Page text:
We spoke to the incredible teen who broke a 2,000-year-old gender barrier in “The Eagle Huntress”

March is Women’s History Month, a time to honor boundary-breaking girls and women (though let’s be real, we should be honoring them constantly). It is a time to remember that gender discrimination is not only part of our history; it is part of our present. We must honor the girls and women all around us breaking barriers on the daily.

One of those girls is 15-year-old Aisholpan, a nomadic Mongolian girl and the subject of the award-winning documentary, The Eagle HuntressInnomadic Mongolian Kazakh culture, hunters catch food for their families with the help of a diligently trained eagle. In the documentary, we watch a then-13-year-old Aisholpan as she longs to follow in the footsteps of her father to become an eagle huntress — but after just the first few minutes of the film, it is very clear that girls and women are not welcome to participate in the 2,000-year-old traditionally masculine sport.

Aisholpan’s incredibly supportive father, Nurgaiv, encourages her to ignore what men say about her abilities and to trust in her talent. With his help, she begins training an eagle and learns how to hunt with her, becoming the first female eagle hunter in 12 generations of her family. Mind you, she does this all while attending a boarding school during the week, helping her mother and father with chores, and helping take care of her siblings.


Refusing to listen to the doubts and disapproval of many of the older men in her community, Aisholpan goes on to compete in the Golden Eagle Festival in Ölgii — the first woman to ever compete, and a pre-teen girl, at that.

Throughout the entire documentary, young Aisholpan excels at something she has been told only men can do. And while smashing this 2,000-year-old gender barrier, she continues to express her femininity as she pleases. In between breathtaking aerial shots of Aisholpan calling her eagle from the sky, we see her participate in traditionally “girly” things — whether it’s painting her nails a bright color on the weekend or wearing a sparkly pink hair bow beneath her traditional hunting hat.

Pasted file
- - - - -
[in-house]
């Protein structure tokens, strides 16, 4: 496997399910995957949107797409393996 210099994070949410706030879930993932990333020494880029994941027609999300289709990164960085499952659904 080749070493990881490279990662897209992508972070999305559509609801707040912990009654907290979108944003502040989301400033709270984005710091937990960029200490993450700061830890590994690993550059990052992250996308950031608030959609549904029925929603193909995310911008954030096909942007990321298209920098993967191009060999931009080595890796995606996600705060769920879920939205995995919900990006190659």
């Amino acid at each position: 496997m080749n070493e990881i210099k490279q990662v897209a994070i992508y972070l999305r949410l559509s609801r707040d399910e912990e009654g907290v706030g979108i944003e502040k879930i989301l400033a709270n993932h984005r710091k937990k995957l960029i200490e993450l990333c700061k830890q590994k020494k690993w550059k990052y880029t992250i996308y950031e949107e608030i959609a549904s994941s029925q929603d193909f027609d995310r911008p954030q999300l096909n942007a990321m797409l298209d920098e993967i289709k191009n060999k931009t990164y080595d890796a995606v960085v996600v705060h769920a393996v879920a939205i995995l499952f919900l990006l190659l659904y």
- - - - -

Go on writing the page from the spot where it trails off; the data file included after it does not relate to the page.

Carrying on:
With the help of a translator, we were able to speak with the history-making teenager about how her life has changed since the documentary, and why girls can do anything.


HelloGiggles: How has your life changed since the release of the documentary? Are people more accepting of your status as an eagle huntress? Do you feel that you have improved?

Aisholpan: I think there are few changes. I go to a good school in Ulgii town. I have had some tourists visit so I learned some English. I understand them when they speak to me! We also have bought a car which we could never afford before.

Now, people accept me as an Eagle Huntress. People say I am a hero of Mongolian Kazakhs. But, I am still Aisholpan.

HG: You clearly have a very special relationship with your eagle. Can you describe your bond with her?

A: She is considered a member of our family, and my friend too. We understand each other. We like each other. We work together! If my eagle starts to make a sound, I understand that she wants to eat or she wants to fly, etc. If you can’t understand your bird, you are not a good hunter.

HG: What advice would you give people who have been told that they can’t do something because of their gender?

A: If you keep [moving] forward no matter your what your gender is, you will have success! Be brave!


HG: In addition to eagle hunting, are there other things that people have said you couldn’t do just because you are a girl? How did that make you feel, and how did you prove them wrong?

A: People said that I cannot be an eagle huntress because there were no girls in my family who hunted with eagles before. They gave me weird looks, too.

I felt sad in the beginning, but I struggled to show that eagle hunting is not only for boys…Girls can do it too if they want to. I won the Golden Eagle Festival. I proved it by riding the horses and carrying the eagle, calling her and climbing up the cliffs and getting my own eaglet!

HG: How do you find the strength to prove the men in your community wrong for doubting you? How do you conquer your fears?

A: It is my father and grandfather who gave me the strength. They always advised me. They helped me keep looking forward, too. I hoped that things would get better, so I did not worry that much about fear!

HG: In the documentary, you said you want to be a doctor when you are older. Do you know what kind of doctor you want to be?

A: I want to be a doctor but I still have not decided what kind of doctor I want to be (Aisholpan smiles)

HG: How do you feel when you are hunting with your eagle?

A: Going up to the mountains, the fresh air…it is an amazing feeling! I feel proud to continue my ancestors’ tradition.

“The Eagle Huntress,” directed by Otto Bell and narrated by Daisy Ridley, is now available on Blu-ray and digital!